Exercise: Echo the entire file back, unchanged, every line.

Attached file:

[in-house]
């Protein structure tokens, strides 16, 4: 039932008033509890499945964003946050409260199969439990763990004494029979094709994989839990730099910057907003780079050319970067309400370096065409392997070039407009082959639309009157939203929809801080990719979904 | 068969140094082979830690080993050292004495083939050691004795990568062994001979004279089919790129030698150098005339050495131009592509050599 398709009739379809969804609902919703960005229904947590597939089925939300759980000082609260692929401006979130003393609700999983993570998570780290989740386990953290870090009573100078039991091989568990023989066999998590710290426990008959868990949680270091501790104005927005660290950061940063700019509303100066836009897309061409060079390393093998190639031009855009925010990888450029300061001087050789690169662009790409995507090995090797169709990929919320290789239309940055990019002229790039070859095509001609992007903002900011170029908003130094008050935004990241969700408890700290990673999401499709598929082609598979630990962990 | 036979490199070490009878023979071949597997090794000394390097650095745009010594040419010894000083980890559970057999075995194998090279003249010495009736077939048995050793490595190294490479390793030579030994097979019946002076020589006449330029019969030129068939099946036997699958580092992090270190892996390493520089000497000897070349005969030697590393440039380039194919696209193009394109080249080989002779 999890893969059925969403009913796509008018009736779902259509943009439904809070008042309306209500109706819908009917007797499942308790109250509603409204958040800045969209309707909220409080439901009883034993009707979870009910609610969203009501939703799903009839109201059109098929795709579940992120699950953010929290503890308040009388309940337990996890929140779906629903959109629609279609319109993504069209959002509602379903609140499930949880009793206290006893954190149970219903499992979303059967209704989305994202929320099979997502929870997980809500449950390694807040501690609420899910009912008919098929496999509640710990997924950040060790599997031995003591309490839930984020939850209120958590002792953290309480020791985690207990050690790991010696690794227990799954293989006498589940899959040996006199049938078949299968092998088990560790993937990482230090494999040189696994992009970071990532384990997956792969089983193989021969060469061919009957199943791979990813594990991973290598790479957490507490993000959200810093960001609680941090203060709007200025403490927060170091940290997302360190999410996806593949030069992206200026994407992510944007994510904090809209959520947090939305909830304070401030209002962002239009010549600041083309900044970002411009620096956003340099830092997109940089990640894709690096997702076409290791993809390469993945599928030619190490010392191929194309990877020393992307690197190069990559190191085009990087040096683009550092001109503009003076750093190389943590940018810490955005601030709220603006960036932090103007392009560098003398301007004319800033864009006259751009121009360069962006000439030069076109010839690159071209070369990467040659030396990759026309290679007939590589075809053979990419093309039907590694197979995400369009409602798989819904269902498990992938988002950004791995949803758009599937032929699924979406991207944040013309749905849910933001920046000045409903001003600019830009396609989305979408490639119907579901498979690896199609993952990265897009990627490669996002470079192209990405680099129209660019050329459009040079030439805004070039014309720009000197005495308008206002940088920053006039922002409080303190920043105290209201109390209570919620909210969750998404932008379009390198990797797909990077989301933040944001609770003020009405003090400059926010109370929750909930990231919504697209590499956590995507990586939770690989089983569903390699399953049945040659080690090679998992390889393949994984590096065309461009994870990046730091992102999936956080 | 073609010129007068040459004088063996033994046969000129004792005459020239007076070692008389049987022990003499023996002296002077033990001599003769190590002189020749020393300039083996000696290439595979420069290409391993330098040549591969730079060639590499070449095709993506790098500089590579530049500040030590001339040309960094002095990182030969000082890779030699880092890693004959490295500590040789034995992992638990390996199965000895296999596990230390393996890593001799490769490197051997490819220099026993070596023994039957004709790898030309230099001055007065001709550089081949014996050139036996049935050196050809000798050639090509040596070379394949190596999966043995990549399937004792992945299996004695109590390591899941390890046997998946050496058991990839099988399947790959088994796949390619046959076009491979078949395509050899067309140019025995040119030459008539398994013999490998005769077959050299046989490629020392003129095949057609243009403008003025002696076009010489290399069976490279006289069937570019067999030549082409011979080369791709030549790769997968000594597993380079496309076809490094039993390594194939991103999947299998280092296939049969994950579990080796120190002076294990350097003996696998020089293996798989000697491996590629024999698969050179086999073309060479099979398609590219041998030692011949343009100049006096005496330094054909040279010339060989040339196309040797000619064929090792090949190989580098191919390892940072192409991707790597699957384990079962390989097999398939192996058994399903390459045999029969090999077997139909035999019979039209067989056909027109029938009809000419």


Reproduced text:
[in-house]
């Protein structure tokens, strides 16, 4: 039932008033509890499945964003946050409260199969439990763990004494029979094709994989839990730099910057907003780079050319970067309400370096065409392997070039407009082959639309009157939203929809801080990719979904 | 068969140094082979830690080993050292004495083939050691004795990568062994001979004279089919790129030698150098005339050495131009592509050599 398709009739379809969804609902919703960005229904947590597939089925939300759980000082609260692929401006979130003393609700999983993570998570780290989740386990953290870090009573100078039991091989568990023989066999998590710290426990008959868990949680270091501790104005927005660290950061940063700019509303100066836009897309061409060079390393093998190639031009855009925010990888450029300061001087050789690169662009790409995507090995090797169709990929919320290789239309940055990019002229790039070859095509001609992007903002900011170029908003130094008050935004990241969700408890700290990673999401499709598929082609598979630990962990 | 036979490199070490009878023979071949597997090794000394390097650095745009010594040419010894000083980890559970057999075995194998090279003249010495009736077939048995050793490595190294490479390793030579030994097979019946002076020589006449330029019969030129068939099946036997699958580092992090270190892996390493520089000497000897070349005969030697590393440039380039194919696209193009394109080249080989002779 999890893969059925969403009913796509008018009736779902259509943009439904809070008042309306209500109706819908009917007797499942308790109250509603409204958040800045969209309707909220409080439901009883034993009707979870009910609610969203009501939703799903009839109201059109098929795709579940992120699950953010929290503890308040009388309940337990996890929140779906629903959109629609279609319109993504069209959002509602379903609140499930949880009793206290006893954190149970219903499992979303059967209704989305994202929320099979997502929870997980809500449950390694807040501690609420899910009912008919098929496999509640710990997924950040060790599997031995003591309490839930984020939850209120958590002792953290309480020791985690207990050690790991010696690794227990799954293989006498589940899959040996006199049938078949299968092998088990560790993937990482230090494999040189696994992009970071990532384990997956792969089983193989021969060469061919009957199943791979990813594990991973290598790479957490507490993000959200810093960001609680941090203060709007200025403490927060170091940290997302360190999410996806593949030069992206200026994407992510944007994510904090809209959520947090939305909830304070401030209002962002239009010549600041083309900044970002411009620096956003340099830092997109940089990640894709690096997702076409290791993809390469993945599928030619190490010392191929194309990877020393992307690197190069990559190191085009990087040096683009550092001109503009003076750093190389943590940018810490955005601030709220603006960036932090103007392009560098003398301007004319800033864009006259751009121009360069962006000439030069076109010839690159071209070369990467040659030396990759026309290679007939590589075809053979990419093309039907590694197979995400369009409602798989819904269902498990992938988002950004791995949803758009599937032929699924979406991207944040013309749905849910933001920046000045409903001003600019830009396609989305979408490639119907579901498979690896199609993952990265897009990627490669996002470079192209990405680099129209660019050329459009040079030439805004070039014309720009000197005495308008206002940088920053006039922002409080303190920043105290209201109390209570919620909210969750998404932008379009390198990797797909990077989301933040944001609770003020009405003090400059926010109370929750909930990231919504697209590499956590995507990586939770690989089983569903390699399953049945040659080690090679998992390889393949994984590096065309461009994870990046730091992102999936956080 | 073609010129007068040459004088063996033994046969000129004792005459020239007076070692008389049987022990003499023996002296002077033990001599003769190590002189020749020393300039083996000696290439595979420069290409391993330098040549591969730079060639590499070449095709993506790098500089590579530049500040030590001339040309960094002095990182030969000082890779030699880092890693004959490295500590040789034995992992638990390996199965000895296999596990230390393996890593001799490769490197051997490819220099026993070596023994039957004709790898030309230099001055007065001709550089081949014996050139036996049935050196050809000798050639090509040596070379394949190596999966043995990549399937004792992945299996004695109590390591899941390890046997998946050496058991990839099988399947790959088994796949390619046959076009491979078949395509050899067309140019025995040119030459008539398994013999490998005769077959050299046989490629020392003129095949057609243009403008003025002696076009010489290399069976490279006289069937570019067999030549082409011979080369791709030549790769997968000594597993380079496309076809490094039993390594194939991103999947299998280092296939049969994950579990080796120190002076294990350097003996696998020089293996798989000697491996590629024999698969050179086999073309060479099979398609590219041998030692011949343009100049006096005496330094054909040279010339060989040339196309040797000619064929090792090949190989580098191919390892940072192409991707790597699957384990079962390989097999398939192996058994399903390459045999029969090999077997139909035999019979039209067989056909027109029938009809000419």